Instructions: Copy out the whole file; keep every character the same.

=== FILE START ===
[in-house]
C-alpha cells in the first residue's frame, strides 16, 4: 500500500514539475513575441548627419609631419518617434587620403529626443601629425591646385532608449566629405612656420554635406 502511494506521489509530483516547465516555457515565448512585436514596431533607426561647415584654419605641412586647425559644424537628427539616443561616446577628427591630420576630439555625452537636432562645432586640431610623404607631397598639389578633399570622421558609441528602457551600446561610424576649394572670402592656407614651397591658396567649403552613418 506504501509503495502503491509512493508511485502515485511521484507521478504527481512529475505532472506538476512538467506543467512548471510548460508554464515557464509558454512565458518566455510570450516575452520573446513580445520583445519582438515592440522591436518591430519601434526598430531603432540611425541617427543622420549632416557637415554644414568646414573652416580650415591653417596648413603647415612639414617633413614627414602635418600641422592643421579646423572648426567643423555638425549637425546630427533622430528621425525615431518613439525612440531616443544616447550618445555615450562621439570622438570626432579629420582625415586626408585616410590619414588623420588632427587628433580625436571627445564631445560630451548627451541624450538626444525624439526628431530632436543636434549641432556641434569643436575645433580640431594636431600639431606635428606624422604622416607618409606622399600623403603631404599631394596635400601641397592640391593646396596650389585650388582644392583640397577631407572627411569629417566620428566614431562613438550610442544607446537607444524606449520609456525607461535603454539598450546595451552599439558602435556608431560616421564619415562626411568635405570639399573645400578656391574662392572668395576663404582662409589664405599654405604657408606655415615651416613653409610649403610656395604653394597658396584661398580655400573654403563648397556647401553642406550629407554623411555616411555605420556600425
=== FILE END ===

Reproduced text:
[in-house]
C-alpha cells in the first residue's frame, strides 16, 4: 500500500514539475513575441548627419609631419518617434587620403529626443601629425591646385532608449566629405612656420554635406 502511494506521489509530483516547465516555457515565448512585436514596431533607426561647415584654419605641412586647425559644424537628427539616443561616446577628427591630420576630439555625452537636432562645432586640431610623404607631397598639389578633399570622421558609441528602457551600446561610424576649394572670402592656407614651397591658396567649403552613418 506504501509503495502503491509512493508511485502515485511521484507521478504527481512529475505532472506538476512538467506543467512548471510548460508554464515557464509558454512565458518566455510570450516575452520573446513580445520583445519582438515592440522591436518591430519601434526598430531603432540611425541617427543622420549632416557637415554644414568646414573652416580650415591653417596648413603647415612639414617633413614627414602635418600641422592643421579646423572648426567643423555638425549637425546630427533622430528621425525615431518613439525612440531616443544616447550618445555615450562621439570622438570626432579629420582625415586626408585616410590619414588623420588632427587628433580625436571627445564631445560630451548627451541624450538626444525624439526628431530632436543636434549641432556641434569643436575645433580640431594636431600639431606635428606624422604622416607618409606622399600623403603631404599631394596635400601641397592640391593646396596650389585650388582644392583640397577631407572627411569629417566620428566614431562613438550610442544607446537607444524606449520609456525607461535603454539598450546595451552599439558602435556608431560616421564619415562626411568635405570639399573645400578656391574662392572668395576663404582662409589664405599654405604657408606655415615651416613653409610649403610656395604653394597658396584661398580655400573654403563648397556647401553642406550629407554623411555616411555605420556600425